More recently Jonathan Northcote has suggested that Gadeira may have been Ireland,*citing Strabo, who quoted Eratosthenes, who had noted that Gades is five days sailing from the ‘Sacred Promontory’. Wikipedia lists(d) eleven promontories stretching from Crimea to Wales that have been so named, but noting that these were only some of the locations given that designation. So he arbitrarily chose either of the two Portuguese Capes listed as the most likely starting point for a five-day journey to Ireland (Gadeira)!*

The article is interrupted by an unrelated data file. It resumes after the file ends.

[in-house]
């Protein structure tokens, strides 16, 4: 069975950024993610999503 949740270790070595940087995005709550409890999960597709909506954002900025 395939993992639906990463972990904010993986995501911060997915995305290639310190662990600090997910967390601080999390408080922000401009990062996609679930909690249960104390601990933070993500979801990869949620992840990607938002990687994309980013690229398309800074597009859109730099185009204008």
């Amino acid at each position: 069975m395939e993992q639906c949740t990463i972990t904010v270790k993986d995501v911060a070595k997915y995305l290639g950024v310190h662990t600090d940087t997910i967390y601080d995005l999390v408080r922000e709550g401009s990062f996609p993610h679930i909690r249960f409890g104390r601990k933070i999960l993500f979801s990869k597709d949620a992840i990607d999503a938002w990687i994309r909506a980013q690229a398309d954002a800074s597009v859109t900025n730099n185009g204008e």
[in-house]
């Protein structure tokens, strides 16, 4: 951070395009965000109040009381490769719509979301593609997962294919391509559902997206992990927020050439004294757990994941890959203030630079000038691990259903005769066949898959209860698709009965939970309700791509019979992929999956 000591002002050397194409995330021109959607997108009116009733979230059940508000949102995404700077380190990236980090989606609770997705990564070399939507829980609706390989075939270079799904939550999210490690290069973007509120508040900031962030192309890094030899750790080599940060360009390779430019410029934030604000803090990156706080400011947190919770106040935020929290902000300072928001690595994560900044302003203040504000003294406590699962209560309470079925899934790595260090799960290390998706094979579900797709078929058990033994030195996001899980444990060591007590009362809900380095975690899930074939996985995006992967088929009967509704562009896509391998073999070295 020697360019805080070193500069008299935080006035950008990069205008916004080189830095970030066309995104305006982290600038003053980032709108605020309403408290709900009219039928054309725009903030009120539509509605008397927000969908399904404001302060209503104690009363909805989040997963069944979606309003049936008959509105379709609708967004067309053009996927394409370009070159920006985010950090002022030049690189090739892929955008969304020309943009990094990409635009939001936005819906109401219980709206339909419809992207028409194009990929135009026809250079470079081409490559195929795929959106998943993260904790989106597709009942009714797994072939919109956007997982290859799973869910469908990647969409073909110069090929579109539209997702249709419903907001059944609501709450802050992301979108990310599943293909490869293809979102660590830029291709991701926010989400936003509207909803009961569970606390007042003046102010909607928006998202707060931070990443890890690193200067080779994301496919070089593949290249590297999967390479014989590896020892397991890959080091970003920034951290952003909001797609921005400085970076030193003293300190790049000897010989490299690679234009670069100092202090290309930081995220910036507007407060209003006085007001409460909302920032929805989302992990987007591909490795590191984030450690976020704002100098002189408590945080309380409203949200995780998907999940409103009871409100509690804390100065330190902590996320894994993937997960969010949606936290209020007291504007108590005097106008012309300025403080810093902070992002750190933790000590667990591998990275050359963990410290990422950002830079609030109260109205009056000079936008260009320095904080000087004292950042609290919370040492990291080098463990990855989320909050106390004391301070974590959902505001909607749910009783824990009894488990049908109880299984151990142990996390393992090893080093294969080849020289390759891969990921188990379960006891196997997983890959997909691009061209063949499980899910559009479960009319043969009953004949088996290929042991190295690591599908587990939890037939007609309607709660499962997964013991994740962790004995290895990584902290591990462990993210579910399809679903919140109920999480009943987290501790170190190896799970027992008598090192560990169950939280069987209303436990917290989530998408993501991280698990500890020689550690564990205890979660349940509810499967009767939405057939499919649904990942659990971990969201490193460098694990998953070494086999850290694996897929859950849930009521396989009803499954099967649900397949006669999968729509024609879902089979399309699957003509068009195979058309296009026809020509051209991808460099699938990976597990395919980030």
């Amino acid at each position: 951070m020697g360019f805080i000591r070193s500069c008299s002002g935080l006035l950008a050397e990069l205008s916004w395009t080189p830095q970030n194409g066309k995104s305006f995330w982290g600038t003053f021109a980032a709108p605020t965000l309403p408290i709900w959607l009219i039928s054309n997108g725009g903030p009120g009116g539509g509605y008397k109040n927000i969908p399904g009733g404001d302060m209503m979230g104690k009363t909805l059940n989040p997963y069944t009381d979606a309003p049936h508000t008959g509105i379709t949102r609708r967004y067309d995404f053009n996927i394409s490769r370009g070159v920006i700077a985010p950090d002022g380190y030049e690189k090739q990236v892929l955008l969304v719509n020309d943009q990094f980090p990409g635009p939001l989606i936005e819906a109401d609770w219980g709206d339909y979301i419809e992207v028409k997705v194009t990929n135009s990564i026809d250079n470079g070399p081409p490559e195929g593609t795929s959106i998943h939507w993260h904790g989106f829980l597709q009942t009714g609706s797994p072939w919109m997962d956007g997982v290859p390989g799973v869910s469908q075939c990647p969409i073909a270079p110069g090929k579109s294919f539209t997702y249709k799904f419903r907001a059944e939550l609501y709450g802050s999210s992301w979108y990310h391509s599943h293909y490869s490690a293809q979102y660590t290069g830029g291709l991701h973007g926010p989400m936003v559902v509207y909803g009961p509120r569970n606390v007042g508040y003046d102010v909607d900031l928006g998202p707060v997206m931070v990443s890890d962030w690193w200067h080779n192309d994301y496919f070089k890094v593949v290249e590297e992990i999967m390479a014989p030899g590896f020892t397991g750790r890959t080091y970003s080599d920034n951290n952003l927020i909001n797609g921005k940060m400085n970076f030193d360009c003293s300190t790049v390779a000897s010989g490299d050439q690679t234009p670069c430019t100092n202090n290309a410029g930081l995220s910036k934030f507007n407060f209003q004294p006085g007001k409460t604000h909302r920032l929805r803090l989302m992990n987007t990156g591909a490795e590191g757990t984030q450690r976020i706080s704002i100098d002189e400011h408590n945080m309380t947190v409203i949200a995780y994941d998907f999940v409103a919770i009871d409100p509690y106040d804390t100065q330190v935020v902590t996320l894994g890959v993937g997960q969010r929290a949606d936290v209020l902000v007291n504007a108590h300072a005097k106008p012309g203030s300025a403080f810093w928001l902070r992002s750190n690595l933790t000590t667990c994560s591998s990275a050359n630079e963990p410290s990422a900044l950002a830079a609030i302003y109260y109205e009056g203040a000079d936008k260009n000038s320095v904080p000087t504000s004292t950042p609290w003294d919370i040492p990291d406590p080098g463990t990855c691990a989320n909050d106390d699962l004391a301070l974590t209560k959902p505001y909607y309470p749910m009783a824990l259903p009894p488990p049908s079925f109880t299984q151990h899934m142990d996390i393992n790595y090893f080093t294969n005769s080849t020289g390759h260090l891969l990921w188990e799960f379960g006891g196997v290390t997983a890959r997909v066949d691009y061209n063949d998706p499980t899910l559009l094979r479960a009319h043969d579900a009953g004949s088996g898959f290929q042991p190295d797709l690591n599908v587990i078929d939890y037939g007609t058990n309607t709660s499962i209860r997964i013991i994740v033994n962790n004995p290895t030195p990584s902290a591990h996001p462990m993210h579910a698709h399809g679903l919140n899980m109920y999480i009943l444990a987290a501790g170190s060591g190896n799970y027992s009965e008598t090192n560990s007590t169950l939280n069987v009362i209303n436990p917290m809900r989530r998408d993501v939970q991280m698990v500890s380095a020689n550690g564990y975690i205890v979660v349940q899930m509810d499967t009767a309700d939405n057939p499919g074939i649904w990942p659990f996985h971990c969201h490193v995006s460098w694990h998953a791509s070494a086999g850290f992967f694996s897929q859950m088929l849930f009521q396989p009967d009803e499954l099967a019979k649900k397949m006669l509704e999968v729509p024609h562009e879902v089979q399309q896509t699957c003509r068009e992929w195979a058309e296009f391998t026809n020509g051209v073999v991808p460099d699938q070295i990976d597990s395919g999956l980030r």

Stuart L. Harris has echoed this, employing linguistic gymnastics(c). He uses Felice Vinci‘s idea that Homeric Greek was in fact a form of Finnish and so Gadeira was Käde Eiran, meaning ‘Hand of Eira’, supposedly a variant of Éire (Ireland) and consequently Atlantis lay to the west of Ireland. Convoluted, is an understatement.